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English 101 - Essay Example

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his world will little note, nor long remember, what we say herebegins The Gettysburg Address, authored and delivered by Abraham Lincoln on November 19, 1893. Modern scholars still discus whether Lincoln understood the brevity of his words on that day in Gettysburg Pennsylvania…
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Literary Analysis The Gettysburg Address his world will little nor long remember, what we say herebegins The Gettysburg Address, authored and delivered by Abraham Lincoln on November 19, 1893. Modern scholars still discus whether Lincoln understood the brevity of his words on that day in Gettysburg Pennsylvania. The President of the United States was invited to speak. "Abraham Lincoln prepared those remarks very carefully. Though he spoke for only three minutes, the crowd broke into applause five times"(McCurdy 1). Written well over a hundred years ago, The Gettysburg Address is still used as a prime example of highly effective and efficient writing. In just under two hundred and seventy words, Lincoln managed to do what most orators only dream of. He embodied the great American spirit of nationalism coupled with the country immense sacrifice and loss due to war - expressing in words what many American citizens simply did not know how to. Speeches, like the Gettysburg Address, differ very little from other forms of writing and use the same literary devices found in fiction.
Word choice is extremely important in all types of writing. Lincoln word choice in the Gettysburg Address allows his speech to be both emotional and accessible to his audience. Many of the words are only one syllable, and the entire speech is lain talk.Lincoln writes ow we are engaged in a great civil war We are met on a great battlefield of war,and continues ut it can never forget what they did here. Lincoln is careful to write and speak in such a way that makes his audience feel comfortable. He is not speaking to a room full of scholars but to the mothers, wives, and families of men who gave their lives in war. Lincoln makes sure his word choice will be understood by those who are listening. Peter Blanck, a Civil War Historian, asserts "Not only the Battle of Gettysburg, but the whole Civil War, means to us today what Lincoln said it must mean at that dark time of mourning for the dead. The nation, he believed, could be reborn out of those deaths; and it was."(1).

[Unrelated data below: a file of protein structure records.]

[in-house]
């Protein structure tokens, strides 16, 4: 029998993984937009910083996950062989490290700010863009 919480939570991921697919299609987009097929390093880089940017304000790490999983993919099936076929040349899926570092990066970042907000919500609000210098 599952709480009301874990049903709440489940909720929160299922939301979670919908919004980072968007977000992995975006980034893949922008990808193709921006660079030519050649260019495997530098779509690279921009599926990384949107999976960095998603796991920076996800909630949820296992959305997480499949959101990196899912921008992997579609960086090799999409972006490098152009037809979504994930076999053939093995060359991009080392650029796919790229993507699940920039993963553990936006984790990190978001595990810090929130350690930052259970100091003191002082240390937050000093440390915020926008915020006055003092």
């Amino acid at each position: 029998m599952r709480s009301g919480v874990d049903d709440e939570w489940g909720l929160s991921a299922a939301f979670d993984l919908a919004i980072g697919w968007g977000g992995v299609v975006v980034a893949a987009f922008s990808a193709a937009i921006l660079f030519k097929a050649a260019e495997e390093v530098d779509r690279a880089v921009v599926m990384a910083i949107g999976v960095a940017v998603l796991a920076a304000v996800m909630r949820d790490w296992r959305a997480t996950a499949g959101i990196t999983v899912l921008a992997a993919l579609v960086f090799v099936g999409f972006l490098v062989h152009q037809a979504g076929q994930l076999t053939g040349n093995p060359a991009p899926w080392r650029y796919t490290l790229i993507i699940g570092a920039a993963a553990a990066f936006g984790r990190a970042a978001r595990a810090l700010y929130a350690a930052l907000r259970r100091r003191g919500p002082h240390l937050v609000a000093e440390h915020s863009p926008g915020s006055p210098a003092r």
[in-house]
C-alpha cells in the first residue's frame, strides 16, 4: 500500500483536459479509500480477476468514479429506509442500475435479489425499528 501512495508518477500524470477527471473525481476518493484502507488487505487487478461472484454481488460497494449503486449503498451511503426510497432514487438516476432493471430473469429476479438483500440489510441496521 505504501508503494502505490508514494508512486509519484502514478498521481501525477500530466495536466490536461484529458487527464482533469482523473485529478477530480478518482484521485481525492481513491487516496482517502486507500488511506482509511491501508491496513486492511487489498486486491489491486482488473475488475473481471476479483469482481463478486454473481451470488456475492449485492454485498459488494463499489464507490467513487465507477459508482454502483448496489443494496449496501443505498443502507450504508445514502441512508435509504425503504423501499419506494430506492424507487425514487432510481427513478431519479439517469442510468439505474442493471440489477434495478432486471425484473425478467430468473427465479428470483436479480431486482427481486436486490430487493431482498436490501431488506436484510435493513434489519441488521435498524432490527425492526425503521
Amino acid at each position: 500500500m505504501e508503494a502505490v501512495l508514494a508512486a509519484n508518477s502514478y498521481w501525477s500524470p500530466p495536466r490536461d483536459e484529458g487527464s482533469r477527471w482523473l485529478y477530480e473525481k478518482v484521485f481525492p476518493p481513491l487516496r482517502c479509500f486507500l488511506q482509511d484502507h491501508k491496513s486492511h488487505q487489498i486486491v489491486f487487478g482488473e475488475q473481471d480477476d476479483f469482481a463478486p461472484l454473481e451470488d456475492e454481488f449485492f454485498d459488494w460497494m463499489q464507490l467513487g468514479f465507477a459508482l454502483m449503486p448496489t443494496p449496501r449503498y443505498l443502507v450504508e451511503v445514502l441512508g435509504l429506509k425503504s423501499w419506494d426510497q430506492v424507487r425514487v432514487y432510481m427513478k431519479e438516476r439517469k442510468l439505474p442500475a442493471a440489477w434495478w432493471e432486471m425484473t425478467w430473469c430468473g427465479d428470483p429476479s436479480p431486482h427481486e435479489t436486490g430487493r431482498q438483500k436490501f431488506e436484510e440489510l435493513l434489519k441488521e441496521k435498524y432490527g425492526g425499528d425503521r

Lincoln also makes good use of repetition. In the final sentence of the Gettysburg Address, he writes nd that government of the people... by the people... for the people... shall not perish from this earth. Repetition leads to remembrance. The rhythm of not only the Gettysburg Address but the way Lincoln delivers it, is almost hymn like. Alliteration can be seen in the use of words beginning with The audience can easily remember what they have heard, and bring a piece of history and perhaps comfort home with them. There are varying accounts have been given as to the time and place of the composition of the Gettysburg Address. From presumably authoritative sources statements have come that it was written on a scrap of paper picked up from the floor of the car as Lincoln was journeying from Washington to Gettysburg(Carmichael 84).
The Gettysburg Address is concise and to the point. Lincoln realized the emotional nature of dedicating a cemetery to the hundreds of men that died in battle. He understands loss, and knows that no matter what he says he will not be able to bring back the dead. "Not only the Battle of Gettysburg, but the whole Civil War, means to us today what Lincoln said it must mean at that dark time of mourning for the dead. The nation, he believed, could be reborn out of those deaths; and it was."(McCurdy). In knowing this, he speaks directly to the audience, offering them hope and solace that their loved ones did not die in vain. Lincoln is humble and grateful to the sacrifice that his American citizens have made. It is Lincoln sincerity combined with a natural word choice, and use of repetition that makes The Gettysburg Address, unforgettable.
Works Cited
Blanck, Peter, and Chen Song. ""Never Forget What They Did Here": Civil War Pensions for Gettysburg Union Army Veterans and Disability in Nineteenth-Century America." William and Mary Law Review 44.3 (2003): 1109+.
Carmichael, Orton H. Lincoln's Gettysburg Address. New York: Abingdon Press, 1917.
Lincoln, Abraham. Gettysburg Address. Boston: Houghton Mifflin, 1995. Read More
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